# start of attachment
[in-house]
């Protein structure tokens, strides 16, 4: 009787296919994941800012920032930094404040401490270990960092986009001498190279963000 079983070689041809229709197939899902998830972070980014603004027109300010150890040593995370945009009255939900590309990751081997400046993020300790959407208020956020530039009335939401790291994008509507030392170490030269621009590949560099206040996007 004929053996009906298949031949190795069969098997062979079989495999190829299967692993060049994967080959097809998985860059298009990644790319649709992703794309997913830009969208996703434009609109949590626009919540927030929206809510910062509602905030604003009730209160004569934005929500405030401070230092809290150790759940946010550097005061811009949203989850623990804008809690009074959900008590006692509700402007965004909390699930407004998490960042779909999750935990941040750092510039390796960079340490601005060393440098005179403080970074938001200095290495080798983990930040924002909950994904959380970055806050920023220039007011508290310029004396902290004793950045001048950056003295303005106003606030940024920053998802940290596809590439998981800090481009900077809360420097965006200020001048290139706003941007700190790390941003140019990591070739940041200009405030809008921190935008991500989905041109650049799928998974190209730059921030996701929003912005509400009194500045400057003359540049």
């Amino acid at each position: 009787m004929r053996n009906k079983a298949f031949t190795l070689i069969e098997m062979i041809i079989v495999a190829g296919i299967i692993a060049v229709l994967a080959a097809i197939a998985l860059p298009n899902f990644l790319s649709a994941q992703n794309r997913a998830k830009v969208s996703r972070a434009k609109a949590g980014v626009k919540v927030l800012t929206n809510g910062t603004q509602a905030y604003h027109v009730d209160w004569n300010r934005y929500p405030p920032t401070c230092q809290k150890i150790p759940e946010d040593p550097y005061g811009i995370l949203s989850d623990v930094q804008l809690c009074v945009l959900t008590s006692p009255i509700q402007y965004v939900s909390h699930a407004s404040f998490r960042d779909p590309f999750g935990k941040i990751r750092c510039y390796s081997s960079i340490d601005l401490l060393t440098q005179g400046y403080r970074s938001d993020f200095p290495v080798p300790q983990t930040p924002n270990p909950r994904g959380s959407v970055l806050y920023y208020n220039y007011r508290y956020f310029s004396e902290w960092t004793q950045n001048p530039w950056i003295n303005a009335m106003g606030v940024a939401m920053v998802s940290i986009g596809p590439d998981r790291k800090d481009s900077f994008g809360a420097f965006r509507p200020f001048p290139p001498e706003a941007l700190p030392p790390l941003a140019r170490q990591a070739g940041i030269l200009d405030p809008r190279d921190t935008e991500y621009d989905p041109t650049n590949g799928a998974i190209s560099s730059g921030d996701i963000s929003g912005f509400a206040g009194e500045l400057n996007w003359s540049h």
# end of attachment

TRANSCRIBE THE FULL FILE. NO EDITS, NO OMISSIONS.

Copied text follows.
[in-house]
């Protein structure tokens, strides 16, 4: 009787296919994941800012920032930094404040401490270990960092986009001498190279963000 079983070689041809229709197939899902998830972070980014603004027109300010150890040593995370945009009255939900590309990751081997400046993020300790959407208020956020530039009335939401790291994008509507030392170490030269621009590949560099206040996007 004929053996009906298949031949190795069969098997062979079989495999190829299967692993060049994967080959097809998985860059298009990644790319649709992703794309997913830009969208996703434009609109949590626009919540927030929206809510910062509602905030604003009730209160004569934005929500405030401070230092809290150790759940946010550097005061811009949203989850623990804008809690009074959900008590006692509700402007965004909390699930407004998490960042779909999750935990941040750092510039390796960079340490601005060393440098005179403080970074938001200095290495080798983990930040924002909950994904959380970055806050920023220039007011508290310029004396902290004793950045001048950056003295303005106003606030940024920053998802940290596809590439998981800090481009900077809360420097965006200020001048290139706003941007700190790390941003140019990591070739940041200009405030809008921190935008991500989905041109650049799928998974190209730059921030996701929003912005509400009194500045400057003359540049």
């Amino acid at each position: 009787m004929r053996n009906k079983a298949f031949t190795l070689i069969e098997m062979i041809i079989v495999a190829g296919i299967i692993a060049v229709l994967a080959a097809i197939a998985l860059p298009n899902f990644l790319s649709a994941q992703n794309r997913a998830k830009v969208s996703r972070a434009k609109a949590g980014v626009k919540v927030l800012t929206n809510g910062t603004q509602a905030y604003h027109v009730d209160w004569n300010r934005y929500p405030p920032t401070c230092q809290k150890i150790p759940e946010d040593p550097y005061g811009i995370l949203s989850d623990v930094q804008l809690c009074v945009l959900t008590s006692p009255i509700q402007y965004v939900s909390h699930a407004s404040f998490r960042d779909p590309f999750g935990k941040i990751r750092c510039y390796s081997s960079i340490d601005l401490l060393t440098q005179g400046y403080r970074s938001d993020f200095p290495v080798p300790q983990t930040p924002n270990p909950r994904g959380s959407v970055l806050y920023y208020n220039y007011r508290y956020f310029s004396e902290w960092t004793q950045n001048p530039w950056i003295n303005a009335m106003g606030v940024a939401m920053v998802s940290i986009g596809p590439d998981r790291k800090d481009s900077f994008g809360a420097f965006r509507p200020f001048p290139p001498e706003a941007l700190p030392p790390l941003a140019r170490q990591a070739g940041i030269l200009d405030p809008r190279d921190t935008e991500y621009d989905p041109t650049n590949g799928a998974i190209s560099s730059g921030d996701i963000s929003g912005f509400a206040g009194e500045l400057n996007w003359s540049h």